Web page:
rants: Fri Nov 10 01:26:00 2006

Fri Nov 10 01:26:00 2006

Premature Optimization and Object-Oriented Blame

The year is 1989. A small project team, working on a C++ project (at a time when "5 years of C++ experience" meant your name was Bjarne or Andrew); two adventurous types who'd used the language on toy projects, one experienced but not terribly detail-oriented one, and an enthusiastic newbie. Rush-rush application, starting from a throwaway prototype in smalltalk that showed great UI but 1% of the required performance; thus, sufficiently neophilic management to buy into the idea of doing rapid development with brand new tools - or maybe they felt that if we were wrong, we'd at least fail quickly too :-)

About two months in, the UI is going well (one of the things the C++ object model was actually quite well suited for is graphics classes, something like

and maybe another layer of input handling, broken down along the same geometric hierarchy, oh and replacing drawable with implementations in SunView, Domain, and X11 in about a day, made us very popular) but we're starting to load enough data to start seeing slow-to-reproduce difficult-to-narrow-down bugs in the underlying data structures.

After some in-fighting over whose classes were the problem (the UI side or the data-wrangling side, different developers) we come upon our first significant application of the true power of C++: object oriented blame. Since the UI classes and the data classes talked to each other over a very narrow interface, it was easy to stub out one or the other with a "stupid but obviously correct" implementation for testing... UI classes that just printed text instead of drawing anything, data classes with hard coded values, that sort of thing. Not only does this technique work for finding bugs - in 2006, we call it Mock Object Testing - but it has some psychological benefit for the programmers involved, in terms of keeping the mistake-finding more reality-based.

In this story, the suspected data structure was a doubly linked ordered list, with cached "recent" pointer to (attempt to) speed up insertion. (Remember this was 5 years before the SGI STL release...) That's kind of complex, and the performance aspects were entirely speculative. Since a test harness would have been on the "wrong" side of the argument (that is, the arguments that it "wasn't the data structure" would have been wielded against the tests too; yes, we know better today) the alternative was a testing-only implementation of a simple vector based on realloc and memcpy. Completely naive implementation (on the principle of making it easy to test): no buffer gap or indirection, every insert was a realloc and data move, every reference was a linear search.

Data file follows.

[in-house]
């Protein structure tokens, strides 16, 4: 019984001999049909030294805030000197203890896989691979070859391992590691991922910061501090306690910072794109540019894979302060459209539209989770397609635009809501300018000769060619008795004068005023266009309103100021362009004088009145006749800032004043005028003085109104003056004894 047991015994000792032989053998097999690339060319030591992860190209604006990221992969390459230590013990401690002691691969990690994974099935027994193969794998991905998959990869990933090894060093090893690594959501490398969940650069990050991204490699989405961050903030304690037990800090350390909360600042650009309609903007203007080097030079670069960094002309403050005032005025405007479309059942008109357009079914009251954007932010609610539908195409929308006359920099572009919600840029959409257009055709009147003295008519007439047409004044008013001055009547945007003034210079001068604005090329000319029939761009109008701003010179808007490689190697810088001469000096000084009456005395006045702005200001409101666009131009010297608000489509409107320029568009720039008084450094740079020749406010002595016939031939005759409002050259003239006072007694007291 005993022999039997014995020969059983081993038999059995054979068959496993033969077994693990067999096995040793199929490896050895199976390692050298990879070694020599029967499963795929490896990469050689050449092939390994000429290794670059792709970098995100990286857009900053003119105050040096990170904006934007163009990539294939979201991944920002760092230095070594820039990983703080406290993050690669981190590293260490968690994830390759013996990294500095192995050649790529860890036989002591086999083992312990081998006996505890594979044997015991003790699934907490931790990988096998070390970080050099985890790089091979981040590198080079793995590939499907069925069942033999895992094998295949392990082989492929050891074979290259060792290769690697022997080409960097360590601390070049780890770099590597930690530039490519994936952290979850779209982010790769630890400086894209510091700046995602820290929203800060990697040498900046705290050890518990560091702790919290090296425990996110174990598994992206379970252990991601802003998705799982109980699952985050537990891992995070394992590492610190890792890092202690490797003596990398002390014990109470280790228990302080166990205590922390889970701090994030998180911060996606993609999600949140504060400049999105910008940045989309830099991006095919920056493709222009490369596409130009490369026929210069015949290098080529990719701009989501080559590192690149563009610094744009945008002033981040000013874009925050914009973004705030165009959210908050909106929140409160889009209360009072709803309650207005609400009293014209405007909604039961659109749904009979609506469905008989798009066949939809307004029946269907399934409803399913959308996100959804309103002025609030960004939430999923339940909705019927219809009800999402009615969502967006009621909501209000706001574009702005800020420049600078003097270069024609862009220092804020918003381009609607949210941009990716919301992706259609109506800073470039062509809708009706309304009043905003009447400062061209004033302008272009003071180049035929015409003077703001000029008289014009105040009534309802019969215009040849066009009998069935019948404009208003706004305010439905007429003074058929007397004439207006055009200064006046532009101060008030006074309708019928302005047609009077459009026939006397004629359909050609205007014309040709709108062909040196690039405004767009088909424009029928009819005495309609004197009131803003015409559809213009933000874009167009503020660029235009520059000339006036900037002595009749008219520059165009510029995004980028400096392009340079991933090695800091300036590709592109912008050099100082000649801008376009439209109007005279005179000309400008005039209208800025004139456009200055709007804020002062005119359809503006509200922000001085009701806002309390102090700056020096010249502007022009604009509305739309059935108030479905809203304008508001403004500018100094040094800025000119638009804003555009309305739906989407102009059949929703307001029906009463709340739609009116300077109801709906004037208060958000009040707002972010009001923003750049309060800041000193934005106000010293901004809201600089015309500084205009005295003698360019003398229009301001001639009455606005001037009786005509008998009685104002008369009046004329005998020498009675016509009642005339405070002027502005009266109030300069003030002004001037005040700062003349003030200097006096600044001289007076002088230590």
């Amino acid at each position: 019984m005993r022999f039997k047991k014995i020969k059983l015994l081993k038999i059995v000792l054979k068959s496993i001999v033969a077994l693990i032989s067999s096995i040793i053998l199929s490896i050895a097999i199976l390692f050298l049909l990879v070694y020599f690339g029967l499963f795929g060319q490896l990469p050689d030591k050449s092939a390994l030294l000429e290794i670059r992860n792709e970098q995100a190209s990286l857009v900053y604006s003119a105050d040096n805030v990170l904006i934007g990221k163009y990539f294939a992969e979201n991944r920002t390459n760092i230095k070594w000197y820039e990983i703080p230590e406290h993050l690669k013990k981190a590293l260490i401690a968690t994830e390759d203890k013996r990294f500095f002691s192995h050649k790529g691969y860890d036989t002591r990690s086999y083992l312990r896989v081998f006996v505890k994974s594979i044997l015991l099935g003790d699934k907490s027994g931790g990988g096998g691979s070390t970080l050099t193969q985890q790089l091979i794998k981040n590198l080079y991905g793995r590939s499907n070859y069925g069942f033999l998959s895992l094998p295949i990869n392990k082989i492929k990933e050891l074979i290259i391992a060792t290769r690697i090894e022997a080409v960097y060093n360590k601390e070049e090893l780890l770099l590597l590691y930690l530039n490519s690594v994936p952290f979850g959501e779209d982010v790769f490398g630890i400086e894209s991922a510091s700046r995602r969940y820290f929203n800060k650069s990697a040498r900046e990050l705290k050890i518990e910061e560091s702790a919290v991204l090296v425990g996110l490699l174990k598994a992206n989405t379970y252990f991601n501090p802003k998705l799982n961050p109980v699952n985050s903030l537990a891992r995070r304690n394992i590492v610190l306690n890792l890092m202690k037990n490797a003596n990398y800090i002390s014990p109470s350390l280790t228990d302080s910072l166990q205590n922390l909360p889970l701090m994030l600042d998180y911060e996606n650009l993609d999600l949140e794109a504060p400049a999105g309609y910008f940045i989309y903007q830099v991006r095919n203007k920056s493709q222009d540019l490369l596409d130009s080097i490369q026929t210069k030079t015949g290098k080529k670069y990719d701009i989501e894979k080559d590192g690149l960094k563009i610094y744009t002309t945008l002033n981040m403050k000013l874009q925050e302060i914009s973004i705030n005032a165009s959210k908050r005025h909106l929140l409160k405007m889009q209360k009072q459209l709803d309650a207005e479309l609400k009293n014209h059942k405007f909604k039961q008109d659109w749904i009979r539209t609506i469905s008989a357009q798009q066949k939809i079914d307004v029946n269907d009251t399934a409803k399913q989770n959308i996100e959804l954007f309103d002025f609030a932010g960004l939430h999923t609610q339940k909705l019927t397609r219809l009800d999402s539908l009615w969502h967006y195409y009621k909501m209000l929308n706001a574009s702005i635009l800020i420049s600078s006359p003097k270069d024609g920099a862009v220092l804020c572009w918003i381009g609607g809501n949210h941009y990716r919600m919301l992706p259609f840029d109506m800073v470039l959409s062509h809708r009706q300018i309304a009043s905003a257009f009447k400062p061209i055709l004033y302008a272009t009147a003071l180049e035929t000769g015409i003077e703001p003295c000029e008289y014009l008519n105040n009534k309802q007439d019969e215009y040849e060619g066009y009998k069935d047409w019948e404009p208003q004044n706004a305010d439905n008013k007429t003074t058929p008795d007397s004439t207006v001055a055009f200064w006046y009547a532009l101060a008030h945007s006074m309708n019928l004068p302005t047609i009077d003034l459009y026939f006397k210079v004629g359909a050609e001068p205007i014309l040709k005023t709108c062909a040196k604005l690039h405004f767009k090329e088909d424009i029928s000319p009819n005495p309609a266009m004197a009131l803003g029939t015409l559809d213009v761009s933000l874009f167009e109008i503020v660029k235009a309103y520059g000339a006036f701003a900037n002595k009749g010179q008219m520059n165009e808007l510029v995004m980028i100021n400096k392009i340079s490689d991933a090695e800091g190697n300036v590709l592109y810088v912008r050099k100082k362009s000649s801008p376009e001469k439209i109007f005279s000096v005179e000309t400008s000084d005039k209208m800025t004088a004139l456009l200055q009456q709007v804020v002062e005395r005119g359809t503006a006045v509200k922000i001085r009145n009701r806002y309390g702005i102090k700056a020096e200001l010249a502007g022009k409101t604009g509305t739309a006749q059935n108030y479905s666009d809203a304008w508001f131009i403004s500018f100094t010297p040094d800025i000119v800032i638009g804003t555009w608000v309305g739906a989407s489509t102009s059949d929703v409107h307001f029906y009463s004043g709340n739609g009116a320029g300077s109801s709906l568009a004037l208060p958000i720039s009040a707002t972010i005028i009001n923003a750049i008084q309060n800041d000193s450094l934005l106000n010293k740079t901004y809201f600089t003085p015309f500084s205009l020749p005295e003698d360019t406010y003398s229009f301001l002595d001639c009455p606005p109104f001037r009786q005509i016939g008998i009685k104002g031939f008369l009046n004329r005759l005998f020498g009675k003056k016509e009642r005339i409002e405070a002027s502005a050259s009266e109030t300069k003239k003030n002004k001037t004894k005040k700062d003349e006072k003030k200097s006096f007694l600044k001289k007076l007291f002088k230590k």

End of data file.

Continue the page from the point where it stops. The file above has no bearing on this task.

As might be expected from the tone of the story, dropping in the naive implementation caused the bugs to vanish, and pretty effectively ended the argument... but it turned out to be a bigger hammer than expected: after finally fixing the bugs in the original data structure, some "large scale" data load tests could finally get run. They took... rather a long time. Swapping in the naive implementation solved that problem - graphing the two showed an apparent difference in order! Empirically, the memcpy based implementation took time linear in the quantity of input data, while the list was at least quadratic. This was probably due to the underlying realloc doing bucketing for us, and having most of its overhead be per-object rather than per-byte, so the single block technique won out over many smaller allocations.

At the time, the idea that "this application is all about manipulating this set of data in this way - therefore that needs something sophisticated enough to perform well" made sense. Perhaps we can be forgiven for this - after all, the popularization (by Knuth) of Hoare's dictum about premature optimization also dates to 1989. But clearly the smarter approach would have been to take our knowledge about the structure of the problem and conclude that "therefore the data performance should be measured more closely."

This is a story I've told a number of times in person, and has held its relevance for over 15 years.